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Saturday, 5 August 2017

The Final Frontier!

I suppose that I was, in its early days, a bit of a "Trekkie" - a fan of the TV series Star Trek. Some will recall the opening words: "Space. The final frontier. These are the voyages of the starship Enterprise. Its 5 year mission: to explore strange new worlds; to seek out new life, and new civilisations: to boldly go, where no man has gone before."

"Space. The final frontier"! Yet, is it? Many years ago, I regularly purchased copies of the Readers' Digest Condensed Books. They looked good on my bookshelves, but I never got around to reading them - until now. Over recent months I have read about a dozen - with three/four (condensed!) books in each volume. Today, I completed a true story, written by a medical doctor. The story is entitled "A Parting Gift" and recounts the short life of a boy named David who died, at eight years of age, from leukemia. Having had, myself, a cousin (who was, in effect, the sister I never had) who died from that same cancer of the blood cells, I was especially interested.

However, it was what Dr Sharkey learned, herself, that touched me most. The prologue reads: "During ... five years Dr Sharkey battled with every weapon at her command to save his life and, through helping David and his family cope with tragic illness, she finally confronted her own deep fears about death."

So, is space the "final frontier"? In one sense, it may well be. But, of course, few - if any- of us will have the opportunity to explore it. Death, on the other hand, comes to each one of us - at least until the Rapture (you may read more about that in my first book: Great Words of the Faith - details at the top of the blog!). So, might it be more relevant - and of greater importance, to consider death to be the true "final frontier"?

Of course, it is a subject about which people, in general, tend to avoid talking. When we do, we use euphemisms: "So-and-so has 'passed away'"; " I 'lost' my grandfather (etc)"; "Did you hear that Jimmy has 'kicked the bucket'?" So why should this be? It certainly was not the case in an earlier generation. Dr Sharkey writes: "I've stood before century-old (this was in the early 1980s) paintings showing deathbed scenes and thought how different those scenes were from what usually happens now when someone dies. In those days, no one kept family and friends away or asked them to step outside as the moment of death approached. In the old pictures, instead of the anonymity of a hospital room, there are always people grouped around the dying person. Death was important and something one's whole life moved toward, something one prepared for. People thought and talked about it openly. It was accepted; it was not a sign of anyone's failure."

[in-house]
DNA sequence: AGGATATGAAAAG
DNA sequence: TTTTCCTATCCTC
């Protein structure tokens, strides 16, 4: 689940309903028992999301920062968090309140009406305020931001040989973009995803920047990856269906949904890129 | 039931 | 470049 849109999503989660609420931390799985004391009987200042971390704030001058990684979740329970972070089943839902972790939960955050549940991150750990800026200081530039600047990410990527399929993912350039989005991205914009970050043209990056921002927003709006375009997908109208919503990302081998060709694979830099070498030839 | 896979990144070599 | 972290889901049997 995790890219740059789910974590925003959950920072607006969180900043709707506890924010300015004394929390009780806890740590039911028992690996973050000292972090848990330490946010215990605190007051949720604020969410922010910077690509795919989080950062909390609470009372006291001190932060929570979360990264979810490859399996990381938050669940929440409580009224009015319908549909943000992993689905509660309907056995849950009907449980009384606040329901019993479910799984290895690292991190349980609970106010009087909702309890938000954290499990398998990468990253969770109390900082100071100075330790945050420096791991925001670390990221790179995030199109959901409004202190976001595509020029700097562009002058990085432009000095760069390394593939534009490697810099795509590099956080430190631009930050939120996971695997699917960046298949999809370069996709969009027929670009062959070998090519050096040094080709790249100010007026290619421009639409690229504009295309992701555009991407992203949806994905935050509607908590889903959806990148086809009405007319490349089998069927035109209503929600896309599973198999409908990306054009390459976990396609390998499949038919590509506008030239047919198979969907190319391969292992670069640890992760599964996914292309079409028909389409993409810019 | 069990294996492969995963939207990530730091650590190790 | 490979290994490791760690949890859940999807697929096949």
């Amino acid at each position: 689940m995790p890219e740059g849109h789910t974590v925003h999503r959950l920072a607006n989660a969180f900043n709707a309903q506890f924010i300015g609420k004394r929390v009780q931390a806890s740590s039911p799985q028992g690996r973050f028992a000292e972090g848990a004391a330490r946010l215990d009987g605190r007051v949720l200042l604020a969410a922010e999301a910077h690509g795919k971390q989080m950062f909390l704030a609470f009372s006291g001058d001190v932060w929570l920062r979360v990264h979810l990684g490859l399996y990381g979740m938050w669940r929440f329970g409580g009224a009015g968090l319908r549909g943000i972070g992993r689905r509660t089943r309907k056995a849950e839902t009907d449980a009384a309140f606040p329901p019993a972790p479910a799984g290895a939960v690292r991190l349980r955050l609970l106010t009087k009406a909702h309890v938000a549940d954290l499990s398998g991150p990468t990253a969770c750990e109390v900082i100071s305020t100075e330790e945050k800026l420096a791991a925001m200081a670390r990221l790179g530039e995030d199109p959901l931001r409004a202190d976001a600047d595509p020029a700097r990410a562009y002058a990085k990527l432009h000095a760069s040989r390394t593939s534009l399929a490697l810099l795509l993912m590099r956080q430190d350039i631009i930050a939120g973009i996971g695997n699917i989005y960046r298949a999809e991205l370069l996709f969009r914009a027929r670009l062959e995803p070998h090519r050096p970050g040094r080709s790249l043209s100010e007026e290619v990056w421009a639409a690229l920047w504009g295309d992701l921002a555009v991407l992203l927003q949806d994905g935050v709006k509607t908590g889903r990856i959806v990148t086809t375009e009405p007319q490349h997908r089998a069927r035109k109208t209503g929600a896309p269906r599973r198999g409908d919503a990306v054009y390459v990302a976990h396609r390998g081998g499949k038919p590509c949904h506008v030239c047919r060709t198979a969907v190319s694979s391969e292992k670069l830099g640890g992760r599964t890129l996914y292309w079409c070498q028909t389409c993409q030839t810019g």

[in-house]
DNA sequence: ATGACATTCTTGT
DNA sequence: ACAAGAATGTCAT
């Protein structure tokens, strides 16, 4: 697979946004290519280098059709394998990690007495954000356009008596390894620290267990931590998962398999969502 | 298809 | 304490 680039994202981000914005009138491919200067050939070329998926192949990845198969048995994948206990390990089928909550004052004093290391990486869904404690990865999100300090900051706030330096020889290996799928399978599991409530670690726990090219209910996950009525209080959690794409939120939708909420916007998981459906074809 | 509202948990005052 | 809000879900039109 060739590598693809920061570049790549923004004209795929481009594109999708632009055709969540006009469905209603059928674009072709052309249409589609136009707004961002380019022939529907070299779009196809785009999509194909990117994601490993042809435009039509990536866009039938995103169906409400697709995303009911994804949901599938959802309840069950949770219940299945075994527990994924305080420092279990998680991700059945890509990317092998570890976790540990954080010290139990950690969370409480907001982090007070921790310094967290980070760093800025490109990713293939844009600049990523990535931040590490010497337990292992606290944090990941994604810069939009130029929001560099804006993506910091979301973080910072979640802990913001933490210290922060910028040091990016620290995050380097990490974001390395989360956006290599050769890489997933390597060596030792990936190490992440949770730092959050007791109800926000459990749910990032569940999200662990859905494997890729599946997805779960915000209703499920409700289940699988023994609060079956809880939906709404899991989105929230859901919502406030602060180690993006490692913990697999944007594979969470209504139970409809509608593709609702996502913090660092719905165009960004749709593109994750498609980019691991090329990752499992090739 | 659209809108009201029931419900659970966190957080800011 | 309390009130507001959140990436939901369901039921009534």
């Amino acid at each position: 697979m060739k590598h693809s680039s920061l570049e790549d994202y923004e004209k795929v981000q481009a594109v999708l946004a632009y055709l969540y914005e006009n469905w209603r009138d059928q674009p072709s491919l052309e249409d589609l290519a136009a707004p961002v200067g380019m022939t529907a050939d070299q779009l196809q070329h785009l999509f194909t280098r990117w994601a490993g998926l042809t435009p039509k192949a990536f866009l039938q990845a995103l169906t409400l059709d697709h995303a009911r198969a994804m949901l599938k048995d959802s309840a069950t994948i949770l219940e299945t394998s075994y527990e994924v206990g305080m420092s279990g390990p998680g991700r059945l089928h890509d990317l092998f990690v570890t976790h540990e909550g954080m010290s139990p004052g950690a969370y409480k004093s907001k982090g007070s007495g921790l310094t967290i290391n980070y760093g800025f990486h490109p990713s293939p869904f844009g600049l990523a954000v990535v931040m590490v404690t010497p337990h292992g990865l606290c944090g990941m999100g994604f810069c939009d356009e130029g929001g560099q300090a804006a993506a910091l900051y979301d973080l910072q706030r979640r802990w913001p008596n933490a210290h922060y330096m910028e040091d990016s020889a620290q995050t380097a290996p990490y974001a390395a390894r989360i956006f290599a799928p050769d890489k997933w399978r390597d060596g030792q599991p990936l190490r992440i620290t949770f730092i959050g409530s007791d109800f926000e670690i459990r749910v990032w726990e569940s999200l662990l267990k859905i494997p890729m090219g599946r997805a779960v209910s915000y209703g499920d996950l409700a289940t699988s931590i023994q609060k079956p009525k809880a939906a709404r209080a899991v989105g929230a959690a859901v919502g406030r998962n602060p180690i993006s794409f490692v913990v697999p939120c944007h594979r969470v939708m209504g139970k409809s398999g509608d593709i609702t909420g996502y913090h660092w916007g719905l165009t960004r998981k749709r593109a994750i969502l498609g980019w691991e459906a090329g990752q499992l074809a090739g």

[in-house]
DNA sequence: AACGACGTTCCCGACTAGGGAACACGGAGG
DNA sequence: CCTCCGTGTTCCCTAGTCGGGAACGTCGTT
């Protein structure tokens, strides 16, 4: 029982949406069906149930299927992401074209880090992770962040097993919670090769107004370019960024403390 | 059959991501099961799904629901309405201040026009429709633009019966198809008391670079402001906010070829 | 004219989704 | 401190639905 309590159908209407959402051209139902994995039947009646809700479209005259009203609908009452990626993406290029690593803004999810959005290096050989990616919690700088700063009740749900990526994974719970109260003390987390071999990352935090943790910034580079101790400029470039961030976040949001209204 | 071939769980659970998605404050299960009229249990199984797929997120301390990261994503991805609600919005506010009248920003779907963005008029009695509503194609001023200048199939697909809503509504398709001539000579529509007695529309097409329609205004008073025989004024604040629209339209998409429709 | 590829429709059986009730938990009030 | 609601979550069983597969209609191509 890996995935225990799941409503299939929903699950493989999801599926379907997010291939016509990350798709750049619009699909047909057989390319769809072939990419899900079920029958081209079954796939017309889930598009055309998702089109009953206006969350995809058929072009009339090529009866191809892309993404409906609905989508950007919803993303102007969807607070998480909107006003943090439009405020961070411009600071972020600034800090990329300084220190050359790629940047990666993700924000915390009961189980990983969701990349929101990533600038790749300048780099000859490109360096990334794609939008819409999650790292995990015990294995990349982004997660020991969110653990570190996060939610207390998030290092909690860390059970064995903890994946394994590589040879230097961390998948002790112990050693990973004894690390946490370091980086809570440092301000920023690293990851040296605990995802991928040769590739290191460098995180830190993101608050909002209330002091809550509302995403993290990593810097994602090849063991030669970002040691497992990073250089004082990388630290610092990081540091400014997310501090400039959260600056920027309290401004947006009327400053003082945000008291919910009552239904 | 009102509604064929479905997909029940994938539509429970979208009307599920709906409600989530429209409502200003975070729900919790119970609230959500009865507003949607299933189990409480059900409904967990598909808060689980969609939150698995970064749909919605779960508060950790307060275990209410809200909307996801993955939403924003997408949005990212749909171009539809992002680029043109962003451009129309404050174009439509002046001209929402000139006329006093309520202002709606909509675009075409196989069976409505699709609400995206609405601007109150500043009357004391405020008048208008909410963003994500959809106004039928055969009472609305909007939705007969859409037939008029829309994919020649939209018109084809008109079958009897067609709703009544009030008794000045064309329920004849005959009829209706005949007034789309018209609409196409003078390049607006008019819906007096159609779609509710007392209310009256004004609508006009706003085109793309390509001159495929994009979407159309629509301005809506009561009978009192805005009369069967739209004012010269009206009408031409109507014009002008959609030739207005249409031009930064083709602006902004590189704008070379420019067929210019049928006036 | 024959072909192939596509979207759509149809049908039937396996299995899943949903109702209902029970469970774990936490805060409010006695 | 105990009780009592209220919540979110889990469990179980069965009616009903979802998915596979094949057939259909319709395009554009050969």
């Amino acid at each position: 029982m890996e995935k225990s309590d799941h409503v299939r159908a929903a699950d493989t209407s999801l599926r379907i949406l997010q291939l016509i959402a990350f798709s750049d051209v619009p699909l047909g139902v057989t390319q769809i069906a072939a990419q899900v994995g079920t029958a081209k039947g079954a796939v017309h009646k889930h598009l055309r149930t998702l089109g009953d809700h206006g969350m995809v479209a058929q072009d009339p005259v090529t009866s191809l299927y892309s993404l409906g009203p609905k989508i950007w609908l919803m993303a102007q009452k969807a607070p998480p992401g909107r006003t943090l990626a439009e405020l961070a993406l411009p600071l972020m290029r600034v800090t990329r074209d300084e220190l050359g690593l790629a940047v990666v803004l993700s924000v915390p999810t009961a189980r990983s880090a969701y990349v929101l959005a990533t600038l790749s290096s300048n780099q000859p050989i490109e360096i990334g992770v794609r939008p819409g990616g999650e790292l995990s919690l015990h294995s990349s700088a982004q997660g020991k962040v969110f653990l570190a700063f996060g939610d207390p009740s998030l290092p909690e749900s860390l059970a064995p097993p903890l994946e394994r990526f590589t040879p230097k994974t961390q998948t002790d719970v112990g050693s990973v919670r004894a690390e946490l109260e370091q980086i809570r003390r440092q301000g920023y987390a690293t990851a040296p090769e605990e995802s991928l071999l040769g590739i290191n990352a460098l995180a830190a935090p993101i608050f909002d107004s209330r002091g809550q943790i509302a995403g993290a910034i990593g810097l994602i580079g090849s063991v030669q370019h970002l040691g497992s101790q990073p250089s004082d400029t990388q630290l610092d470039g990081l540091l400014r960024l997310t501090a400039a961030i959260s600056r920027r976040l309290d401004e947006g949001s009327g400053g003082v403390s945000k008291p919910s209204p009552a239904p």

I suspect that the problem for most of us, concerning death, is the "unknown" factor - and there is always an element of fear in the unknown! Yet for the disciple of Jesus, the Christ, there is no such fear. He is the only One Who has suffered death - even death on a cross - and risen from the grave (okay, the tomb, before some purist takes me up on my terminology!), never to die again (Rev.1:18). However, in John chapters 13-17, which is sometimes called the "Upper Room Discourse", Jesus gives comfort to His disciples by telling them two things. First, He told them that His death was to be the means by which they would dwell with Him forever. Second, He told them that during the time of His physical absence He would be even more present with them through the sending of His Holy Spirit, to dwell not only among them, but within them (see John 14:16-31; 16:7-15).

Paul wrote: "For to me, to live is Christ, and to die is gain. But if I am to live on in the flesh, this will mean fruitful labour for me; and I do not know which to choose. But I am hard-pressed from both directions, having the desire to depart and be with Christ, for that is very much better.(Phil.1:21-23; emphasis added).

On my Study bookshelves is a slim booklet by the late Rev. Tom Swanston, entitled "Death with a Steady Eye". At the end of the booklet, he writes: "The illustration on the front cover of this booklet suggests men facing a firing squad. Three are blindfolded, perhaps by choice. The other faces death with a steady eye. He out of the four is not afraid. Who is this man? ... he is the man in Christ; the man who has hope for his future (Jer.31:17). ... ... because he has learned what so many fail to learn, that Jesus teaches us to die well because He teaches us to die safely. His own death was a safe death, since He died without sin of His own. That death becomes our safe death exactly because the sin with which He died was ours. ... For those who apprehend this and make it their own there is nothing to fear."

We will either face our own death with fear or with faith. It all depends on our response to the death of our Lord Jesus Christ. Jesus told His disciples that He is the way, not just a way to heaven. Our response to the death of the Lord Jesus, the Christ determines our response to death, especially our own. Those words of the Lord Jesus, recorded by John, are the solution to the fear of death. I pray that you will trust in Him, in His death for your sin and in His resurrection that ensures eternal life for His own. Death will no longer be your enemy, because the death of the Saviour overcame death and its terror, to all who believe in Him.

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